Members of the Idaho State Board of Education on Thursday afternoon said the $34 million set aside for an education reform task force should be sent back to school districts.
Board members voted unanimously to notify the task force, lawmakers and Gov. Butch Otter they recommend giving districts that money for compensation, based on location and performance, and professional development.
Board member Rod Lewis called for allowing districts to spend up to 40 percent of the money they receive on “targeted professional development.”
A pay-for-performance plan based on teachers’ performance, leadership and accepting hard-to-fill positions was the hallmark of Proposition 2, one of the Students Come First laws voters repealed in November.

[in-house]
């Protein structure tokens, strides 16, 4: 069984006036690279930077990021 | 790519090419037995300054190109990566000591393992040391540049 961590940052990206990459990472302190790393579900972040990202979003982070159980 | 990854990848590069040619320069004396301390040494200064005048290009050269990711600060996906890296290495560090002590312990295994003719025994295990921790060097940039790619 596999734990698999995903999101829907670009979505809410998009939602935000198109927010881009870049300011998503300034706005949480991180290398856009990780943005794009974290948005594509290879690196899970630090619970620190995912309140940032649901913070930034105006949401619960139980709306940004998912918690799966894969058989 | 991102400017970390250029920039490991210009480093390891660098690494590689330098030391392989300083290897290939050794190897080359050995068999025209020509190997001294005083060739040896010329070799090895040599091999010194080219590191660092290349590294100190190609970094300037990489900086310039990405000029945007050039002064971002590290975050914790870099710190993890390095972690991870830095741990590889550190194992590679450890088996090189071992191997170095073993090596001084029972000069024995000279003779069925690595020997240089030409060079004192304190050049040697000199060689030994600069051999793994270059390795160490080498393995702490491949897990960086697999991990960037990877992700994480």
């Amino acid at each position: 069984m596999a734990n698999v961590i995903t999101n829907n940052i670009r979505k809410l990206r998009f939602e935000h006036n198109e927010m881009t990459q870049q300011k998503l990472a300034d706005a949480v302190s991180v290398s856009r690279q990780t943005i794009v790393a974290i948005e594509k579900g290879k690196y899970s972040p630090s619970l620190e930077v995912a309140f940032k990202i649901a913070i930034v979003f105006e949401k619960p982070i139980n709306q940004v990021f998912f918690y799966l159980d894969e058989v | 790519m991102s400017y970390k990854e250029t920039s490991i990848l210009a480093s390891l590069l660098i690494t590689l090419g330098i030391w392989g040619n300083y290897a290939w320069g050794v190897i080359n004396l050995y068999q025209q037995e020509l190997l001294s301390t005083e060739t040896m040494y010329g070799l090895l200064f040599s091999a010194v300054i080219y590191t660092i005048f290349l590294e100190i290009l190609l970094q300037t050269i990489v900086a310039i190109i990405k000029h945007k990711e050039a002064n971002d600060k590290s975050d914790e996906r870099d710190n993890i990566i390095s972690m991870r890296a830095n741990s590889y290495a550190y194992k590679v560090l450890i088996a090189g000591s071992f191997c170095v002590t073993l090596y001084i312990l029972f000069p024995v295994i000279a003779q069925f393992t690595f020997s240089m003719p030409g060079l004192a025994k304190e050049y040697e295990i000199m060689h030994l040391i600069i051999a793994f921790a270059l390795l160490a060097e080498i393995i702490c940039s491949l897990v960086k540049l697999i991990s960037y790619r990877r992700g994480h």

Superintendent of Public Instruction Tom Luna, the architect of Students Come First, backed the plan, and said there is a danger in not making a recommendation.
“The downside is there is always the possibility the money could be used elsewhere, outside of K-12 education,” Luna said during the teleconference meeting.
The state board’s vote is only a recommendation, and it came forward about nine hours after Sen. John Goedde, R-Coeur d’Alene, and Rep. Reed DeMordaunt, R-Eagle, gave their recommendations for spending the $34 million within education.
Richard Westerberg, the chairman of Otter’s education reform task force, is a member of the State Board, but he did not attend Thursday’s teleconference.
The task force is not scheduled to reconvene again until March 15.